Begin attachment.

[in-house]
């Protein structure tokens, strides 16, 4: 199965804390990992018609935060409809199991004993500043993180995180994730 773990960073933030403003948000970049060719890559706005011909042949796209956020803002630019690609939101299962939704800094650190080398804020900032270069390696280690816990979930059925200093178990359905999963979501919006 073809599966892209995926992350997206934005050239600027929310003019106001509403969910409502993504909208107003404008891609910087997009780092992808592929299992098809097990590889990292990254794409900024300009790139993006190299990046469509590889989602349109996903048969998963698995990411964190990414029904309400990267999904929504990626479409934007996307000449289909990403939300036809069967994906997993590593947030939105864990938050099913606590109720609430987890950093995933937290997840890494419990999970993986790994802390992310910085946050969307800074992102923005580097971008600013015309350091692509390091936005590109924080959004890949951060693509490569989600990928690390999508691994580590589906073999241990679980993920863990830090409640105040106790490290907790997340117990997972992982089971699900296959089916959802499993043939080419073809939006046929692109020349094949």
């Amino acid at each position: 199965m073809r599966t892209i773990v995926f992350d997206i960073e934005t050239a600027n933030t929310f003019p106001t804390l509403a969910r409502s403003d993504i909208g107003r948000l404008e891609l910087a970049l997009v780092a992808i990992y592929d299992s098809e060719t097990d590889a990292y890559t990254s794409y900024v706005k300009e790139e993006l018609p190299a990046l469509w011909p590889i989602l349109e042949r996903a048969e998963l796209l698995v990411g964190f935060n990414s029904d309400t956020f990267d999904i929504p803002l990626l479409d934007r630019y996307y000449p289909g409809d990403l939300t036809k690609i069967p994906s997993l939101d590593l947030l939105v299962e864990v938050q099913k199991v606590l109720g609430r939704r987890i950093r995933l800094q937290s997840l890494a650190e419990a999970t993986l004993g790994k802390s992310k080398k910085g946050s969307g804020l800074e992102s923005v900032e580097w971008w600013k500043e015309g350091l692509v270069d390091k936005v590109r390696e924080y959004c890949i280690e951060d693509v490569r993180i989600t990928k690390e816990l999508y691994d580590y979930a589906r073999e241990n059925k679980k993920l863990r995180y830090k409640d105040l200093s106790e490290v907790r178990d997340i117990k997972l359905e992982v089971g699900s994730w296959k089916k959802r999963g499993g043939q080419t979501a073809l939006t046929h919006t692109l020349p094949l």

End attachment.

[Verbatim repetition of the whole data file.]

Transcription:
[in-house]
């Protein structure tokens, strides 16, 4: 199965804390990992018609935060409809199991004993500043993180995180994730 773990960073933030403003948000970049060719890559706005011909042949796209956020803002630019690609939101299962939704800094650190080398804020900032270069390696280690816990979930059925200093178990359905999963979501919006 073809599966892209995926992350997206934005050239600027929310003019106001509403969910409502993504909208107003404008891609910087997009780092992808592929299992098809097990590889990292990254794409900024300009790139993006190299990046469509590889989602349109996903048969998963698995990411964190990414029904309400990267999904929504990626479409934007996307000449289909990403939300036809069967994906997993590593947030939105864990938050099913606590109720609430987890950093995933937290997840890494419990999970993986790994802390992310910085946050969307800074992102923005580097971008600013015309350091692509390091936005590109924080959004890949951060693509490569989600990928690390999508691994580590589906073999241990679980993920863990830090409640105040106790490290907790997340117990997972992982089971699900296959089916959802499993043939080419073809939006046929692109020349094949």
């Amino acid at each position: 199965m073809r599966t892209i773990v995926f992350d997206i960073e934005t050239a600027n933030t929310f003019p106001t804390l509403a969910r409502s403003d993504i909208g107003r948000l404008e891609l910087a970049l997009v780092a992808i990992y592929d299992s098809e060719t097990d590889a990292y890559t990254s794409y900024v706005k300009e790139e993006l018609p190299a990046l469509w011909p590889i989602l349109e042949r996903a048969e998963l796209l698995v990411g964190f935060n990414s029904d309400t956020f990267d999904i929504p803002l990626l479409d934007r630019y996307y000449p289909g409809d990403l939300t036809k690609i069967p994906s997993l939101d590593l947030l939105v299962e864990v938050q099913k199991v606590l109720g609430r939704r987890i950093r995933l800094q937290s997840l890494a650190e419990a999970t993986l004993g790994k802390s992310k080398k910085g946050s969307g804020l800074e992102s923005v900032e580097w971008w600013k500043e015309g350091l692509v270069d390091k936005v590109r390696e924080y959004c890949i280690e951060d693509v490569r993180i989600t990928k690390e816990l999508y691994d580590y979930a589906r073999e241990n059925k679980k993920l863990r995180y830090k409640d105040l200093s106790e490290v907790r178990d997340i117990k997972l359905e992982v089971g699900s994730w296959k089916k959802r999963g499993g043939q080419t979501a073809l939006t046929h919006t692109l020349p094949l």